Jones v. Weibrecht

Decision Date11 April 1990
Docket NumberNos. 932,D,933,s. 932
Citation901 F.2d 17
PartiesNettie Marie JONES, Plaintiff-Appellant, v. Edwin H. WEIBRECHT, Jr., Defendant-Appellee. Edwin H. WEIBRECHT, Jr., Plaintiff-Appellee, v. Nettie Marie JONES, Defendant-Appellant. ockets 89-9079, 89-9081.
CourtU.S. Court of Appeals — Second Circuit

Michael J. Hutter, Albany, N.Y. (Henry Neal Conolly, Thuillez, Ford, Gold & Conolly, of counsel), for plaintiff-appellant.

J. Michael Naughton, Albany, N.Y. (Shanley, Sweeney & Reilly, Albany, N.Y., James M. Brooks, Brooks & Meyer, Lake Placid, N.Y., of counsel), for defendant-appellee.

Before TIMBERS, MESKILL and ALTIMARI, Circuit Judges.

PER CURIAM:

The issue on appeal is, in light of the Supreme Court's decision in Stewart Org., Inc. v. Ricoh Corp., 487 U.S. 22, 108 S.Ct. 2239, 101 L.Ed.2d 22 (1988), what standard governs the enforceability of contractual forum selection clauses in diversity cases. Appellant Jones appeals from two judgments entered in the United States District Court for the Northern District of New York, Munson, J., dismissing Jones' complaint seeking recision of two agreements between the parties and remanding to state court appellee Weibrecht's action seeking damages for breach of the same agreements. Because we conclude that the district court applied the appropriate standard derived from THE BREMEN v. Zapata Off-Shore Co., 407 U.S. 1, 92 S.Ct. 1907, 32 L.Ed.2d 513 (1972), we affirm.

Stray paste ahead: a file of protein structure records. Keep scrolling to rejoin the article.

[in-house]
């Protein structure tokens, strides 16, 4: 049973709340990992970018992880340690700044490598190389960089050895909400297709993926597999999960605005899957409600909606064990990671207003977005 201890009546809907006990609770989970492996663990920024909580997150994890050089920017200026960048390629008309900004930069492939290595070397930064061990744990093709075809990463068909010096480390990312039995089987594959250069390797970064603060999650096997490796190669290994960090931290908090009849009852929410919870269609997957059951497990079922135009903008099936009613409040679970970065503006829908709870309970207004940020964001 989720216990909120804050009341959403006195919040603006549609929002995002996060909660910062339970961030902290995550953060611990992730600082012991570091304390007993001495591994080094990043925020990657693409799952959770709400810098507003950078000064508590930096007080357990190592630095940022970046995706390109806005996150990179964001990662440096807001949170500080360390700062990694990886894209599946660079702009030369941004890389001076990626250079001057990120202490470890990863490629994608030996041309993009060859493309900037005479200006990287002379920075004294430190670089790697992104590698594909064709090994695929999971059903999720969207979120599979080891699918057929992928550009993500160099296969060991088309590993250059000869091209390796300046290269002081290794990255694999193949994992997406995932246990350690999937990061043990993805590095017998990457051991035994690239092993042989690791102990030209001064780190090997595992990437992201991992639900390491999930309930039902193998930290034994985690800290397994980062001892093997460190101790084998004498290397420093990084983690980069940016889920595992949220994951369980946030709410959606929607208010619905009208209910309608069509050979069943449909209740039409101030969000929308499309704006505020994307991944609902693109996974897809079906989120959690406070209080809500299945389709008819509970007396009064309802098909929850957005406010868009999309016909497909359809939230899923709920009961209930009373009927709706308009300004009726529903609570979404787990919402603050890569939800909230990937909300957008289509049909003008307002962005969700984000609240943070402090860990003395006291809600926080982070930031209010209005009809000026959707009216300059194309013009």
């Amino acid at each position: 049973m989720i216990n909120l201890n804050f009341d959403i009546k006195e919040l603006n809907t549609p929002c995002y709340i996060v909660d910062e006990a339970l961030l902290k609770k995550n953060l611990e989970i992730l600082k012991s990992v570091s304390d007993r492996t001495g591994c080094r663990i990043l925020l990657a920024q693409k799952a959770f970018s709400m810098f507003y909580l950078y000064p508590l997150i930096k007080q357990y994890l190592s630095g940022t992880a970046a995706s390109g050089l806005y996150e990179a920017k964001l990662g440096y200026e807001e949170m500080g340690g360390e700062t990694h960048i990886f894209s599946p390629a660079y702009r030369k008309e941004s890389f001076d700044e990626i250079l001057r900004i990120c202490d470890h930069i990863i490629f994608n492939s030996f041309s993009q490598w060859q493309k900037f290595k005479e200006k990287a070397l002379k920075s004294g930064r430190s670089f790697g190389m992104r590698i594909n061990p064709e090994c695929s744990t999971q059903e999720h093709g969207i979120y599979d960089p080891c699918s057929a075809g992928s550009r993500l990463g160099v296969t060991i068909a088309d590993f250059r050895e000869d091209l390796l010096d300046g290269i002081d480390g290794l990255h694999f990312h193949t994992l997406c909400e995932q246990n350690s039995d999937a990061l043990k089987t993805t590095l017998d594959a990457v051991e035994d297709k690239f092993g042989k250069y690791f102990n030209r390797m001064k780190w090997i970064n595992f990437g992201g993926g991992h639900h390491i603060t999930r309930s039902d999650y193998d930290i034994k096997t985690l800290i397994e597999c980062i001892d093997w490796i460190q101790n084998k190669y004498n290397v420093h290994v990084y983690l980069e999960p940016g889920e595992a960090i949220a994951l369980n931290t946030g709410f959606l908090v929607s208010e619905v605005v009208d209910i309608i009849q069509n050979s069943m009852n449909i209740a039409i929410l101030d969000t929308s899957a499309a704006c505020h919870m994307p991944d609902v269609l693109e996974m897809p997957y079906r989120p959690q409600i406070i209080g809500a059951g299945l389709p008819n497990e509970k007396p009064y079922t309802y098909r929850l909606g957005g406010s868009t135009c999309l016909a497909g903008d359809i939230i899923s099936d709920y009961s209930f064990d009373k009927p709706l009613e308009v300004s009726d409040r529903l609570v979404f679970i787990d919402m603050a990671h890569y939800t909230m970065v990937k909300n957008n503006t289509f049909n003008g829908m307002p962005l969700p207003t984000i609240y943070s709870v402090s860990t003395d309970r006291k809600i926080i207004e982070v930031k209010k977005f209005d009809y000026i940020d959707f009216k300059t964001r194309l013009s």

BACKGROUND

These actions arise out of a dispute involving two agreements entered into by the parties on August 10, 1983. The two agreements were the product of a series of developments between the parties beginning with the 1977 sale by Jones to Weibrecht of the stock of Culspar, Inc. (Culspar) and followed by the alleged default by Weibrecht and his partner, Henry Gelles, on the promissory note executed as part of the Culspar transaction and the sale by Jones of her interests in Culspar's assets to third parties. The first agreement purports to be a release of Weibrecht by Jones of any liability resulting from the Culspar stock transaction. In the second agreement, Jones purportedly agreed to indemnify Weibrecht from any liability or claim in any action Jones had brought or would bring involving the Culspar sale. Both agreements contain identical forum selection clauses, designating the Supreme Court of New York, Essex County, as the exclusive venue for any action between the parties on the basis of the agreements.

On July 11, 1989, Jones commenced an action in the federal district court in the Northern District of New York against Weibrecht, seeking recision of the two agreements, a declaration that the indemnity agreement was void, and damages. In her complaint, Jones alleges that the agreements lack legally sufficient consideration, that Weibrecht failed to satisfy a condition subsequent and that the indemnity agreement was the product of fraud and compulsion.